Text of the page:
|Subject:||Re: [Discuss-gnuradio] diminishing returns with increasing frequency offset|
|Date:||Sat, 26 Mar 2016 20:09:30 +0100|
Hi,On 22 Mar 2016, at 21:58, tom x <address@hidden> wrote:
>What you could try is to adapt alpha of the single pole IIR, to get the same averaging with the increased sample rate.I tried a variety of values without success but was not really sure what I was doing. Can you expand on what you meant by
"get the same averaging with the increased sample rate", and how to check this? I thought about the equation for thesingle pole filter being subtracted from the original signal (that is, x[n]-y[n], where y[n] = a*x[n] + (1-a)*y[n-1]), but I didn'tsee the relationship between this and the sample rate.Following your notation you would have to decrease ‘a'. Think of a moving average, implemented with a FIR filter, which averages over a certain time window. If you double the sample rate, you have to double the length of the filter to average over the same time window.Another thing you could try is multiplying the output of the subtract block by 2, when switching to 8MHz. This way, the input of the MM block would have the same amplitude (and amplitude matters).Apart from that I don’t see any obvious problems. Unfortunately, I’m not in the office to test your 8MHz flow graph :-/Here is a picture of the RX chain (which works for 4M but not 8, even with the omega adjustment)I can put a scope after the USRP source and see some nice bursts; but I'm having trouble inspecting the signal after this
block in the chain..what is a good way to visualize what's happening after the quadrature demodulation?After the subtract block you should have a signal that is centered around 0 and the chip sequences should be clearly visible. (The problem is that the trigger doesn’t work for the phase.)
>When this transceiver was implemented, the polyphase clock sync block was not available yet. You are right, it should improve performance.
> If you switch to that block and see performance improvements, it would be great if you made a pull request.I made a pull request to parameterize the sample rate in the PHY block, so it wouldn't be hard coded in. If we can figure out these issuesI'd be happy to do some tests to compare the two and then make another pull request.Thanks for the pull request. I just replied on github. In brief, I would prefer to keep the transceiver as simple as possible to provide an easy to use base that can be easily adapted to ones needs.I think there are many aspects/paramters that can be studied, but I’m afraid it would make the code much more complicated if we introduce options for all of them.(Replacing the MM Clock Recovery with something more robust would, of course, still be a good idea in my opinion.)Best,Bastianhere is my 2 channel receiver, showing the USRP and filters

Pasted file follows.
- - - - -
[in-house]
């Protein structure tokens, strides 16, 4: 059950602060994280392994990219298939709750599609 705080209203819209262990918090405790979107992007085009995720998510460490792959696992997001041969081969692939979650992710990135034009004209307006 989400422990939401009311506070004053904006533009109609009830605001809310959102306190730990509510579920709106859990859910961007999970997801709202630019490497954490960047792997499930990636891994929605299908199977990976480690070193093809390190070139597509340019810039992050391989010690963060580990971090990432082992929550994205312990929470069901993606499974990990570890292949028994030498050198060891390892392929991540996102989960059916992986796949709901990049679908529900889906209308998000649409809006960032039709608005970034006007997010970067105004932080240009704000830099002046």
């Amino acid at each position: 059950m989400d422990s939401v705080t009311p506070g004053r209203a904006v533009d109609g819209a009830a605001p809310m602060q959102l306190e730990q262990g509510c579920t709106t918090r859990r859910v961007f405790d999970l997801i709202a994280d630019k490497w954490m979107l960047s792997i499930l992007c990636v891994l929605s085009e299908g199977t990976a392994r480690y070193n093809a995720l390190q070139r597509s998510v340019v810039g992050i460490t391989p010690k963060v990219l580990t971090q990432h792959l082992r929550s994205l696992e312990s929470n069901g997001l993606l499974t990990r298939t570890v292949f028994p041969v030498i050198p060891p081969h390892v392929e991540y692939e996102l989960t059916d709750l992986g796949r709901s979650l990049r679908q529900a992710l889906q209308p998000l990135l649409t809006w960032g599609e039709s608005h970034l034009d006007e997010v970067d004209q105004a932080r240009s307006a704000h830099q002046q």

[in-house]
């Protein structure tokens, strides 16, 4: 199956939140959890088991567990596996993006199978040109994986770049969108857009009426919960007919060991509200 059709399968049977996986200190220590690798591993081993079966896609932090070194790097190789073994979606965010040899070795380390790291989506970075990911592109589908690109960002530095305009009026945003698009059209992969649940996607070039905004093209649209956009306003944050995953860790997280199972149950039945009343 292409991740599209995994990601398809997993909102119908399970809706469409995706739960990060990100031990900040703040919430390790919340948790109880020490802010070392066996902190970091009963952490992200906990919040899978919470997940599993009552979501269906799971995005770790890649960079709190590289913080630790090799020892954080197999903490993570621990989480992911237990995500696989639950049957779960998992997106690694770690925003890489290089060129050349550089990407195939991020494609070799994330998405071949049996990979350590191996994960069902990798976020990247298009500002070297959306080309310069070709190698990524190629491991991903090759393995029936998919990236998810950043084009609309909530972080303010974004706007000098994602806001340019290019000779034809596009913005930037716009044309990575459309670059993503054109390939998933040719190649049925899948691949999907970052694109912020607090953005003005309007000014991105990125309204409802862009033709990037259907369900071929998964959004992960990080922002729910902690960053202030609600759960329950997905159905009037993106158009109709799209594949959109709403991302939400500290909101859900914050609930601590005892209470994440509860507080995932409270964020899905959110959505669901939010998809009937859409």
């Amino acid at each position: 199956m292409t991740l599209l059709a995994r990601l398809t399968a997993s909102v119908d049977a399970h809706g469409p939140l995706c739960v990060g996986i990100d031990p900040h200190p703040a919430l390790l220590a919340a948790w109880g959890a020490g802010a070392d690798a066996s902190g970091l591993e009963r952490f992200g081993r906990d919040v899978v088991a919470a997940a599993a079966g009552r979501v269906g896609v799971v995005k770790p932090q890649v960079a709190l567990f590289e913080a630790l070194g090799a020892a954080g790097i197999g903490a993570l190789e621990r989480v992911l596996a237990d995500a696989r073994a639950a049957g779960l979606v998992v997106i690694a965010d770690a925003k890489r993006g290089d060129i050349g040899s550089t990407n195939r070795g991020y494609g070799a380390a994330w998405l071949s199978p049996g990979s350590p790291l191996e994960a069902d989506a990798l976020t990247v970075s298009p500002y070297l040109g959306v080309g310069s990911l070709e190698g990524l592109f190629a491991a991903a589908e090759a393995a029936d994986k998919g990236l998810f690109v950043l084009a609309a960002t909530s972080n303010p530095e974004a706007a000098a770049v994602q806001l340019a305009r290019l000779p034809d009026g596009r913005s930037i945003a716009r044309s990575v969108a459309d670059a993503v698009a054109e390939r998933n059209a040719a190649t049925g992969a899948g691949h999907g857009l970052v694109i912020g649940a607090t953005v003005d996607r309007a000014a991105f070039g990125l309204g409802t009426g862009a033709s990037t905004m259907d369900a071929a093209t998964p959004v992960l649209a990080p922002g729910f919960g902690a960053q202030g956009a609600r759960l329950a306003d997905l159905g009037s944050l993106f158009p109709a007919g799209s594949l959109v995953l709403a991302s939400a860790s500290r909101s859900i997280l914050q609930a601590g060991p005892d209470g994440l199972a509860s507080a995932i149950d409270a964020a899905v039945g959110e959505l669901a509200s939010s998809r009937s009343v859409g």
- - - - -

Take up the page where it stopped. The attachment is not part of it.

>I think there is no reason why that shouldn’t work. It would be helpful if you could upload your flow graph, maybe there is
> a mistake somewhere (the picture you posted did not show the USRP and xlating filtershttp://i.imgur.com/dZpIqUw.png?1
(the variable chan_width is 2M).
Can you see some other issue? Maybe getting this working depends on increasing the samp_rate, which goes back to the first problem.Thanksagain,TomOn Mon, Mar 21, 2016 at 3:42 AM, Bastian Bloessl <address@hidden> wrote:Hi,On 19 Mar 2016, at 12:08, tom x <address@hidden> wrote:I tried doubling both, the sample rate to 8MHz and Omega to 4, but still no progress. The setup is simply the 802.15.4 PHY block connected to a USRP source, listening for an over the air transmission. Can you give some insight on how you picked the other MM Clock Recovery params? Is there any other dependence in the PHY block? The papers and guides I looked at explain what the MM params are but don't give much intuition for choosing them.I didn’t set them and am not an expert, but I think there is no justification for this particular parameter set, i.e., there is no easy formula for calculating ideal parameters. I guess someone started with an educated guess and made simulations to find parameters that worked reasonably well.Anyhow, I don’t think that the parameters of the MM block are the problem (once you adapted omega of course). As far as I see- the gain parameters are independent from the sample rate as the error/feedback is calculated once per symbol- mu is the initial phase and doesn’t matter- omega relative limit could be cut in half (when using 8MHz). IIRC, it’s the maximum frequency deviation normalised with the sample rate.What you could try is to adapt alpha of the single pole IIR, to get the same averaging with the increased sample rate.
Additionally, based on posts in this thread: https://lists.gnu.org/archive/html/discuss-gnuradio/2015-07/msg00585.html ,
I thought it would be better to replace the MM CR block with a polyphase clock sync block, as "M&M block isn't great in fading environments", and I would like to receive possibly weak signals,When this transceiver was implemented, the polyphase clock sync block was not available yet. You are right, it should improve performance. If you switch to that block and see performance improvements, it would be great if you made a pull request.Again, works for 4 MHz sample rate and 2 samples per symbol, but not 8 MHz rate and 4 samples per signal. What do you think?I think there is no reason why that shouldn’t work. It would be helpful if you could upload your flow graph, maybe there is a mistake somewhere (the picture you posted did not show the USRP and xlating filters, for example).Best,Bastian
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